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Prince Philip of Serbia expresses strong support for the rebuilding of royal chapel

Prince Philip of Serbia has given an interview to Montenegro newspaper Adria regarding the possibility of rebuilding of the historically important chapel of Lovcen.

Prince Philip said: “There should not be a single Montenegrin or Serb who would oppose the reconstruction of the chapel on Lovcen. I am sure that the chapel on Lovcen will be restored and that Njegos’ wish will be respected. There should not be a single Montenegrin, not a single Serb who would oppose it.”

The Mausoleum of Njegos is a mausoleum dedicated to Prince Petar II Njegos of Montenegro. Until 1874 there was a chapel, the chapel of Lovcen, located close to the mausoleum. The chapel was demolished by orders from the communist government of Montenegro.

Regarding the chapel, Prince Philip stated: “We know who Njegoš was and it is known that the chapel on Lovcen was his endowment, built on his instructions and during his lifetime, in a place that he himself marked and expressly bequeathed to be buried there.”

This is not the first intervention regarding the chapel from the Serbian Royal Family. In 1925, Prince Philip’s great-grandfather, King Alexander I of Yugoslavia, restored the chapel with personal funds, and the Prince’s relics were transferred from Cetinje Monastery to the renovated chapel in the same year. King Alexander I of Yugoslavia personally participated in bringing the coffin into the renovated chapel, where all the remaining remains from the old chapel were built.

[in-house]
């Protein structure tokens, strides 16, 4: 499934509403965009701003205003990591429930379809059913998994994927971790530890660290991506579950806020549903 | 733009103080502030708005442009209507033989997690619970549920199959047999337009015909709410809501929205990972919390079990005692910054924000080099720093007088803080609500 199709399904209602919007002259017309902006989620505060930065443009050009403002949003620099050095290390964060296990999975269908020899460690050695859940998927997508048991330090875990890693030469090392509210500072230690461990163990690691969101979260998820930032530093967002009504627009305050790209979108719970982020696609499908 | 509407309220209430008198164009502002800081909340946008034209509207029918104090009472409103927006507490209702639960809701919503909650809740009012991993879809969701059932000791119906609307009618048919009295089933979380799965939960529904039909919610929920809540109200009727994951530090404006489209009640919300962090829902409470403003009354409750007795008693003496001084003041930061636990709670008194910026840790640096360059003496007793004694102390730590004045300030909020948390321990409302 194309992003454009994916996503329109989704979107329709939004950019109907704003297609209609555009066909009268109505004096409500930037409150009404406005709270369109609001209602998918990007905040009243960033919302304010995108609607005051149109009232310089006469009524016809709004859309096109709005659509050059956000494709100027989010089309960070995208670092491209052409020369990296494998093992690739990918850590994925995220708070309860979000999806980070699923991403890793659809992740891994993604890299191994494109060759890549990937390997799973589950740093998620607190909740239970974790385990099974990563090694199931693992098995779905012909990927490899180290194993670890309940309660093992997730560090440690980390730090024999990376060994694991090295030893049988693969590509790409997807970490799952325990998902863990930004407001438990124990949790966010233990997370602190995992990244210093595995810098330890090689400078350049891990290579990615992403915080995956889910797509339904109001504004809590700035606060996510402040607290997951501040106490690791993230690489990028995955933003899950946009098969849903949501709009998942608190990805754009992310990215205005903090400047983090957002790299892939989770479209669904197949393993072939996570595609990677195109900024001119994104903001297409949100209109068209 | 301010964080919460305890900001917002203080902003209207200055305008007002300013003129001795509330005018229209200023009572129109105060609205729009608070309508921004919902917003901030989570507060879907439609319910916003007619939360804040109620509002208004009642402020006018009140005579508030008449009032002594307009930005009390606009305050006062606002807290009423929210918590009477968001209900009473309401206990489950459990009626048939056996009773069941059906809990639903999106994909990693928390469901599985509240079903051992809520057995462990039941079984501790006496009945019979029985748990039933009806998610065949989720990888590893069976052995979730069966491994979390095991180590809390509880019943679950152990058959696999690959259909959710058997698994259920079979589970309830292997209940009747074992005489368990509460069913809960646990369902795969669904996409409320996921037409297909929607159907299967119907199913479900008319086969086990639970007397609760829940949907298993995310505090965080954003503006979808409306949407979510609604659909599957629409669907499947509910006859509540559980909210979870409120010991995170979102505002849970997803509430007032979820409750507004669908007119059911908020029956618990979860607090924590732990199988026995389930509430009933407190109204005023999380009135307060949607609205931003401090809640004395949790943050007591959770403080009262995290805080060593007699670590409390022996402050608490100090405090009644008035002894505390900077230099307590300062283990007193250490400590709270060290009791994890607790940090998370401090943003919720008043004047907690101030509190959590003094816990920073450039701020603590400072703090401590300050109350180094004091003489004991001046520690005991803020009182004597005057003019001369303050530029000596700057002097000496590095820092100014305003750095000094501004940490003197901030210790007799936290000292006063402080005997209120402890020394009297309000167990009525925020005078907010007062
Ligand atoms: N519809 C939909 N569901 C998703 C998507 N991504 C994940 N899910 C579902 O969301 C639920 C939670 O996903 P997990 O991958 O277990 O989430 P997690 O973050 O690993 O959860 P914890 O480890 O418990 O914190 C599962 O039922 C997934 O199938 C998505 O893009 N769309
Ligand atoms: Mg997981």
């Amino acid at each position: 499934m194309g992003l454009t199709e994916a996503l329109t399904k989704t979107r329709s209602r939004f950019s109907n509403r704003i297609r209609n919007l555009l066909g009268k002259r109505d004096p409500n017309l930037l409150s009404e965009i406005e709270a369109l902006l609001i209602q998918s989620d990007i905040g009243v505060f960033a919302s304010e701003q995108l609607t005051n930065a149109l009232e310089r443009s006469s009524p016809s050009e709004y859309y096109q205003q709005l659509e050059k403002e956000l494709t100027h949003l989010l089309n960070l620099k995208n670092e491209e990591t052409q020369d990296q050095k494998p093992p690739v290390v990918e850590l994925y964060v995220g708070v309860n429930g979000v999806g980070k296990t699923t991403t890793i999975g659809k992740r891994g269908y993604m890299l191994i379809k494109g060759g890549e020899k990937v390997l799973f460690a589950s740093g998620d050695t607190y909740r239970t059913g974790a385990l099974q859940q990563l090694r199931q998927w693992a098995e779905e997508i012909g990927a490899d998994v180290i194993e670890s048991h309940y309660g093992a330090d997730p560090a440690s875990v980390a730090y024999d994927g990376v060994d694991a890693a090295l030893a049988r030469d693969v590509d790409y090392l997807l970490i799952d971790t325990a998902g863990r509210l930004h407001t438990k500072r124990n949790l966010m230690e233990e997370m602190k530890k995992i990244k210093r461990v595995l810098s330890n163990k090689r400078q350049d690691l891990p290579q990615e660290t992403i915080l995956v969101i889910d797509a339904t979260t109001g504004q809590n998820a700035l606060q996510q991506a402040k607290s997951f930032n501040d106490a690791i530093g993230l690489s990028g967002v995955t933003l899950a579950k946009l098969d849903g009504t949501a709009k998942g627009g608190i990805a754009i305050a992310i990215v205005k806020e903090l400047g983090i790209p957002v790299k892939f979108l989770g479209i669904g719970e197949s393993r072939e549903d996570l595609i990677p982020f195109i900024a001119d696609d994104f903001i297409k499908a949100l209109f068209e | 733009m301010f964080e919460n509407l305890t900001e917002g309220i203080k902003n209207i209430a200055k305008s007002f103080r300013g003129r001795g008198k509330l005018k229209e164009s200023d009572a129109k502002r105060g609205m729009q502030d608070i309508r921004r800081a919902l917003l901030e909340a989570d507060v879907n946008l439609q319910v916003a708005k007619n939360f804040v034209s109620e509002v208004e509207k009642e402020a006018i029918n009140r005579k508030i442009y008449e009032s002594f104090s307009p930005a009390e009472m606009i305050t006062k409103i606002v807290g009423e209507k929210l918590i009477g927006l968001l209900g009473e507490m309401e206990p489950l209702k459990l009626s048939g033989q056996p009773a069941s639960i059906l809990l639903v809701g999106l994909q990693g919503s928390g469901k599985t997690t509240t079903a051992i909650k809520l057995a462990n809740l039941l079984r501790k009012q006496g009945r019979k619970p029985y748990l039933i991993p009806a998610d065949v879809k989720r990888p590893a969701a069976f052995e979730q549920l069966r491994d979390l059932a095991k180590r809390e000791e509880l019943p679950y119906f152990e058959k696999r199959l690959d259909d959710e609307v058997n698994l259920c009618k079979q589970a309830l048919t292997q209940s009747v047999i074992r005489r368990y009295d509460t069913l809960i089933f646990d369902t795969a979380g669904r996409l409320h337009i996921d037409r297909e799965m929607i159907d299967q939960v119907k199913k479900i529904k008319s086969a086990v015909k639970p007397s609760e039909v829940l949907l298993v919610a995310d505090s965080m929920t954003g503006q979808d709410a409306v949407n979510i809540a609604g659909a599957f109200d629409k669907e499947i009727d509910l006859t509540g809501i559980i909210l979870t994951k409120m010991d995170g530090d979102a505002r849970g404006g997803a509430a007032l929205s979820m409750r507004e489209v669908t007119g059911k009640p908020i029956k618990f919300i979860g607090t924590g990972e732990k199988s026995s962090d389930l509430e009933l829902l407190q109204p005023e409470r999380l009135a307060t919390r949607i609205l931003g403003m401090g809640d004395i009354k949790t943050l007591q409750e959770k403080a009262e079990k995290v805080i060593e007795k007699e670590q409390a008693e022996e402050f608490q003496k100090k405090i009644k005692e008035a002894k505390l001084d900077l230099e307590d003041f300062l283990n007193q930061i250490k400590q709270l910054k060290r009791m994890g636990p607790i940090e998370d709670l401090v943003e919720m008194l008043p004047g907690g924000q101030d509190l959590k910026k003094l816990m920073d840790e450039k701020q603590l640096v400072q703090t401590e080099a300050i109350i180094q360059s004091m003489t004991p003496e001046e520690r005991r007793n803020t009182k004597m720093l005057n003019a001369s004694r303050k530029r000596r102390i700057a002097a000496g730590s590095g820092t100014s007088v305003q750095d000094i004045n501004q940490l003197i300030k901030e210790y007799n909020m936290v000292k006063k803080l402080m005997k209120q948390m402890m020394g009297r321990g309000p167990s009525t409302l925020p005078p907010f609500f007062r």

The Serbian Hereditary Prince states that the relationship between Serbia and Montenegro is important to him. From 1992 to 2006 the two nations were joined in union. His Royal Highness said: “For me, Montenegro and Serbia are like two eyes in my head, even though they are two independent sovereign states, it does not mean that we are not each other’s closest friends and the most natural allies.”

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About author

Senior Europe Correspondent Oskar Aanmoen has a master in military and political history of the Nordic countries. He has written six books on historical subjects and more than 1.500 articles for Royal Central. He has also interview both Serbian and Norwegian royals. Aanmoen is based in Oslo, Norway.